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Seaplanes - The Facts

Environment and Wildlife

* Seaplanes leave no trace of their visit *

In a recent 5 year study on the environmental effects of Seaplanes the U.S. Army Corps of Engineers, 1 who are responsible for the waterways in the U.S.A., concluded : · Air Quality: · Water Quality: · Soil Quality: · Wildlife: · Fisheries: · Hydrology: · · · no impact no impact no impact no impact no impact no impact

The U.S. Fish & Wildlife Service owns a fleet of Seaplanes that is used for the safe and efficient surveillance and tracking of wildlife. The U.S. National Parks System is one of the biggest users of seaplanes in the World ­ it considers the seaplane essential for the management of their parks. To list the scores of U.S. National Parks which not only permit seaplane use in their wilderness areas but advertise it as a method of access, please follow the following link and search using "floatplane" or "seaplane" ( http://www.nps.gov/ ) . There are many National Parks in the U.S.A where seaplanes and boats provide the only access. The U.S. National Oceanic and Atmospheric Administration (NOAA) has a fleet of seaplanes which are used extensively for biological work, including sea turtle and mammal surveys. The mission of the NOAA is to describe and predict changes in the Earth's environment and to 2 conserve and manage the U.S. coastal and marine resources. Seaplanes are used to monitor the activities and resources in the 1,252 square nautical mile Channel Islands Nautical Marine Sanctuary situated in the Santa Barbara channel off the coast of Southern California. The sanctuary's primary goal is the protection of the natural and cultural resources. The sanctuary is an area of national significance because of its exceptional natural 3 beauty and resources. The Washington State Department of Ecology employs Seaplanes to sample water quality ­ the Seaplane is the only form of transport (excluding rowing boats and kayaks) that does not contaminate their findings. Seaplanes are one of the few forms of transport allowed on the Great Barrier Reef. A Seaplane's propeller is entirely above the water and thus does not disturb sediments or marine life, nor does it contribute to marine noise pollution. Seaplanes generate no more than a 2-3 inch wake ­ not enough to be a factor in shoreline erosion. Seaplanes do not spread non native species. Boats from all over the UK and Europe are launched each year on Loch Lomond. Seaplanes do not store or discharge oily bilge water or sewage.

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http://www.seaplanes.org/advocacy/environment.pdf and http://www.seaplanes.org/advocacy/booklet.pdf http://www.aoc.noaa.gov/aircraft_lake.htm 3 http://www.publicaffairs.noaa.gov/nr/pdf/oct2002.pdf and http://channelislands.noaa.gov/

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Seaplanes do not discharge gallons of fuel and oil into the water as many other powered 4 watercraft do (as much as three gallons per hour). Seaplanes do not discharge the contents of chemical toilets overboard. Seaplanes are not treated with toxic anti-fouling paints. Unlike boats, the exhaust from a seaplane's engine is discharged into the air well above the water's surface where it can dissipate without impacting water quality. Aviation fuel does not contain MTBE - a toxic additive found in automotive and marine fuels. In the past couple of years seaplanes over Loch Lomond have identified and reported oil slicks to the relevant authorities. Seaplanes are one of the few marine craft which are fully compliant with the Loch Lomond Catchment Management Plan. The plan states, "particular areas of concern include fuel and exhaust emissions from powered craft, disposal of chemical toilet contents ....... and the possible 5 disturbance of aquatic habitats and species". Emissions from motorized watercraft kill 6 zooplankton and the growth of fish larvae in lakes.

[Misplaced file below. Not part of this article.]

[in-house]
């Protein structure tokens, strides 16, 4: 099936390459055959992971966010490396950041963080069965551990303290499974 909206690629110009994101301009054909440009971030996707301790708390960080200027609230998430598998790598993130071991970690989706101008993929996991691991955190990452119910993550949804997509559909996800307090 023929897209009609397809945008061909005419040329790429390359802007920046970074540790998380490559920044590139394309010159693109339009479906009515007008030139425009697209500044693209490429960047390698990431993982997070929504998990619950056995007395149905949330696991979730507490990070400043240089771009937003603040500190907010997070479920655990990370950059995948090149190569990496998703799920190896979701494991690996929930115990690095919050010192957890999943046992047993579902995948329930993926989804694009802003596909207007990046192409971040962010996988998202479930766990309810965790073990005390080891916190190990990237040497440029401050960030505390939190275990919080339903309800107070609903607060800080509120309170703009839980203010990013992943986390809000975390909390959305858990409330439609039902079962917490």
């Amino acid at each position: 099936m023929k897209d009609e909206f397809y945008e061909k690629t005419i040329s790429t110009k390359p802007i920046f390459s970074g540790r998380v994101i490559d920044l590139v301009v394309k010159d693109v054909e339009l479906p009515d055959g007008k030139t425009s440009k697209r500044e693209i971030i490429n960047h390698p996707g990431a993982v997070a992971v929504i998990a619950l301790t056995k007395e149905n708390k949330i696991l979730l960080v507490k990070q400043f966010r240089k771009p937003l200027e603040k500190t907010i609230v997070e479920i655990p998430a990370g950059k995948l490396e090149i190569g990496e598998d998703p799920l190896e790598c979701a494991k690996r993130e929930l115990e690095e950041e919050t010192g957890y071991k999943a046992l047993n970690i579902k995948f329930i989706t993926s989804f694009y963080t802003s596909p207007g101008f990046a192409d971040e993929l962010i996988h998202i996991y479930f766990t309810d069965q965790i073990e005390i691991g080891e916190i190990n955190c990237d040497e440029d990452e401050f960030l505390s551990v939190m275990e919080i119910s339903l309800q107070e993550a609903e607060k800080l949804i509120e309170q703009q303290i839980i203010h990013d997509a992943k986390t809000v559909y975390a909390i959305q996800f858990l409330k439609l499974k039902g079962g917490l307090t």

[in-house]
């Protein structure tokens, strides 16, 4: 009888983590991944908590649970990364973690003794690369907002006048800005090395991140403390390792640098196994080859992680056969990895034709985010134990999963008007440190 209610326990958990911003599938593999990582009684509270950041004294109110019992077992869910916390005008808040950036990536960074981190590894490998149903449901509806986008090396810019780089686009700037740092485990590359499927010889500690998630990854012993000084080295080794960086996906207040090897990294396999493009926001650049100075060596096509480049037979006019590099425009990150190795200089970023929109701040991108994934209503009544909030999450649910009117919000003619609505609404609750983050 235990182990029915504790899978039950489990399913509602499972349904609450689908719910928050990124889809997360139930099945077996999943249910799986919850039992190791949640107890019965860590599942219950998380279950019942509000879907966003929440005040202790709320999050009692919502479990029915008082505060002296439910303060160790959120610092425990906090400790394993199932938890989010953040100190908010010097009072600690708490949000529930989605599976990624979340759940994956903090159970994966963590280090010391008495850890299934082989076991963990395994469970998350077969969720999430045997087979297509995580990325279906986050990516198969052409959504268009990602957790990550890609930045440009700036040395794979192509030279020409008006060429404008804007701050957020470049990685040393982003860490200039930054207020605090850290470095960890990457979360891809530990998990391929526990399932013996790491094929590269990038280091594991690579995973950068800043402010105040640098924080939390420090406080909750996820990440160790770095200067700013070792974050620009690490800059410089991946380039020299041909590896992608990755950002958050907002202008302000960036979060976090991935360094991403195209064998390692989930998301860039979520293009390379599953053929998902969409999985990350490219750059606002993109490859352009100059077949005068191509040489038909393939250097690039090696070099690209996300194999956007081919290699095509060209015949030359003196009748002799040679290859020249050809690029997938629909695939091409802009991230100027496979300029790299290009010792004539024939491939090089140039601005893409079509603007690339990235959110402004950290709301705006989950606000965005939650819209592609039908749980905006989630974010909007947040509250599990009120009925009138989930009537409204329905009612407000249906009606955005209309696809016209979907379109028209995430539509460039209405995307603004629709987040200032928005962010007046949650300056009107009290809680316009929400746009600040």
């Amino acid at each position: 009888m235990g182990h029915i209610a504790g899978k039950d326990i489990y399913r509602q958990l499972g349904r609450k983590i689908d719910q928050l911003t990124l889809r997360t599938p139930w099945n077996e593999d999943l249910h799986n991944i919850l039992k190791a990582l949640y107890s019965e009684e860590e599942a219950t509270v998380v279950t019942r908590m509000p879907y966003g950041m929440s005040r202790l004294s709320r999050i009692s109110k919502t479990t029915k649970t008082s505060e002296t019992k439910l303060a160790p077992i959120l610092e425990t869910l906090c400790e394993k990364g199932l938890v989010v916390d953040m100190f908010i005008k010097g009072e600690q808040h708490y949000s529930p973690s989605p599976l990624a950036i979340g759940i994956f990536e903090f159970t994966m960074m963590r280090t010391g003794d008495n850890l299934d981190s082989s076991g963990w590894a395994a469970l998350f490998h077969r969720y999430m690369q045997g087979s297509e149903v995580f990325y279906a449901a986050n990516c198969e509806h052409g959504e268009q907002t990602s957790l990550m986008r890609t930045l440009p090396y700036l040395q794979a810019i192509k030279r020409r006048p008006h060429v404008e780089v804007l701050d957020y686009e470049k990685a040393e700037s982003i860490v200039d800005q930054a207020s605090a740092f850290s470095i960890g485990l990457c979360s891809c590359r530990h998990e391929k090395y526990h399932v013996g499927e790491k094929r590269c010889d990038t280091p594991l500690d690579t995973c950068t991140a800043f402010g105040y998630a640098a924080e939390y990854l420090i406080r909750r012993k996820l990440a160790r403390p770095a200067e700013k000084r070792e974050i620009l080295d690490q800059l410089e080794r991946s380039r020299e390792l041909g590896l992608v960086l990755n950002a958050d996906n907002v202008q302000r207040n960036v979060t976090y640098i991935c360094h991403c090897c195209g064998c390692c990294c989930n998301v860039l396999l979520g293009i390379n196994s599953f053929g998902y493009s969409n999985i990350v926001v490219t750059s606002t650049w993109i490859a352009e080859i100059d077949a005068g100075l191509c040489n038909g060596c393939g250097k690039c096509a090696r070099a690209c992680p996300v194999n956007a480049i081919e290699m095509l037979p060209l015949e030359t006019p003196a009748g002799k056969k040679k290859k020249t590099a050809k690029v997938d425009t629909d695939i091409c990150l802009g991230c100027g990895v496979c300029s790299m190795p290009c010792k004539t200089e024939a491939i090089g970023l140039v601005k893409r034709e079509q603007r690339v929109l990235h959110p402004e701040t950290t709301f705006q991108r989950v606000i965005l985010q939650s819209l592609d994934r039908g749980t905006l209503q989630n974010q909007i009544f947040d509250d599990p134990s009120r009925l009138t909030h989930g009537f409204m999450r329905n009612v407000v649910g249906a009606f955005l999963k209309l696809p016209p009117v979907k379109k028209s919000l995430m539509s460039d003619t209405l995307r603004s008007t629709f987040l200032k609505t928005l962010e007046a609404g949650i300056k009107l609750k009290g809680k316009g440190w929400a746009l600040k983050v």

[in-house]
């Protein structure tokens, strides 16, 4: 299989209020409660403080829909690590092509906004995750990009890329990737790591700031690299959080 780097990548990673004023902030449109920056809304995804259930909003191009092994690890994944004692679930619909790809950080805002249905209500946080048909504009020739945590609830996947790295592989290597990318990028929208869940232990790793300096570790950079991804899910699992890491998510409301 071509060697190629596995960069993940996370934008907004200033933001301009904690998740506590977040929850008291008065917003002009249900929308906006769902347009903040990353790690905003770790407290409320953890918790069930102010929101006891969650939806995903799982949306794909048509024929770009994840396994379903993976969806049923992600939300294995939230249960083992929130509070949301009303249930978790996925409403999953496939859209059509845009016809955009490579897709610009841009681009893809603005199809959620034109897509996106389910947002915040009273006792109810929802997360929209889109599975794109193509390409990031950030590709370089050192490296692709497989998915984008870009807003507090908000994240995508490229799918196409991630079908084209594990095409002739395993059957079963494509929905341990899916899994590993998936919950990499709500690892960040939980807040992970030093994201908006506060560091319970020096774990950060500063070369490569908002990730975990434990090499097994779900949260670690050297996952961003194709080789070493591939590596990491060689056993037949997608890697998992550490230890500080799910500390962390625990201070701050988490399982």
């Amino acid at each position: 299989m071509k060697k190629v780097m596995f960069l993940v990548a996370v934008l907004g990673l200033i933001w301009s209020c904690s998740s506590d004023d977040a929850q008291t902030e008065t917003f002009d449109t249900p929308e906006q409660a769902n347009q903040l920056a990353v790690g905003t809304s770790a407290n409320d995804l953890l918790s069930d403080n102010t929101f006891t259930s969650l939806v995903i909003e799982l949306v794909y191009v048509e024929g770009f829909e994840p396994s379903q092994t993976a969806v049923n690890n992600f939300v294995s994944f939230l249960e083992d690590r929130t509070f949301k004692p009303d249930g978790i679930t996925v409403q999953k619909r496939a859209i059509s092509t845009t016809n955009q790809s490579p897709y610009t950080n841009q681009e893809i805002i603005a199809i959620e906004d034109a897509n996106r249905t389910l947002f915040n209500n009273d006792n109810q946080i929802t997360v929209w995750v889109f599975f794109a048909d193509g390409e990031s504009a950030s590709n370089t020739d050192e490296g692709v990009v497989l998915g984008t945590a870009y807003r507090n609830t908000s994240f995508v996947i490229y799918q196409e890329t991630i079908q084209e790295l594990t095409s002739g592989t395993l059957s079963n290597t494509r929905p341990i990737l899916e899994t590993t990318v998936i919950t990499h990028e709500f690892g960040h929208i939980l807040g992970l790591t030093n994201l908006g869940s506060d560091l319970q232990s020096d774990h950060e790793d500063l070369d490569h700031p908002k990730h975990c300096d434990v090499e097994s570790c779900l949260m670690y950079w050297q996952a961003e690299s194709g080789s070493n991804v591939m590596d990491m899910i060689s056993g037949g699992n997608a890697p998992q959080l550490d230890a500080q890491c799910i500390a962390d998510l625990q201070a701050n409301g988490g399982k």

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U.S. National Park and Conservation Association http://www.sepa.org.uk/pdf/publications/technical/LochLomondCatchmentPlan.pdf 6 University of Miami

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Safety · Loch Lomond Seaplanes was issued with an Air Operators Certificate (AOC) and an Airline License by the Civil Aviation Authority in May of 2004. The issue of an AOC only occurs after the CAA has satisfied itself that all aspects of the company's operation meets and exceeds their exacting safety criteria ­ we are considered to be a small airline and, as such, are held to the highest standards. Several departments within the Civil Aviation Authority (CAA), one of the World's foremost safety regulation agencies, conduct regular safety audits on all aspects of our operation. The CAA is heavily involved in the training and testing of our highly experienced Airline Transport pilots ­ in addition, the pilots have to undergo a strict medical every six months to renew their licenses. Seamanship also forms a large part of the license requirements. Seaplane operation on the water is governed by Rule 18 of the International Regulations for Prevention of Collisions at Sea ­ "A seaplane on the water shall, in general, keep well clear of all vessels and avoid impeding their navigation. In circumstances, however, where risk of collision exists, she shall comply with the rules of this Part". In practice this means that a seaplane would not land or take-off if there was any chance of a confliction with any other watercraft. From the air our bird's eye view ensures that we can monitor all traffic before landing ­ we do not expect boaters to be aware of the aircraft. On Loch Lomond, even on the busiest summer days, there are always many square miles of water free of boat traffic ­ even if it appears crowded when on the surface. Seaplane operations are infrequent and statistically insignificant compared to motorboat operations. In addition, they do not spend significant time on the water, or travel significant distances at high speed. The seaplane take-off distance is around 500 metres and the landing distance is approximately 200 metres. In October 2003 a seaplane was first on the scene when a boater on Loch Lomond was forced into the water following an explosion on his cruiser.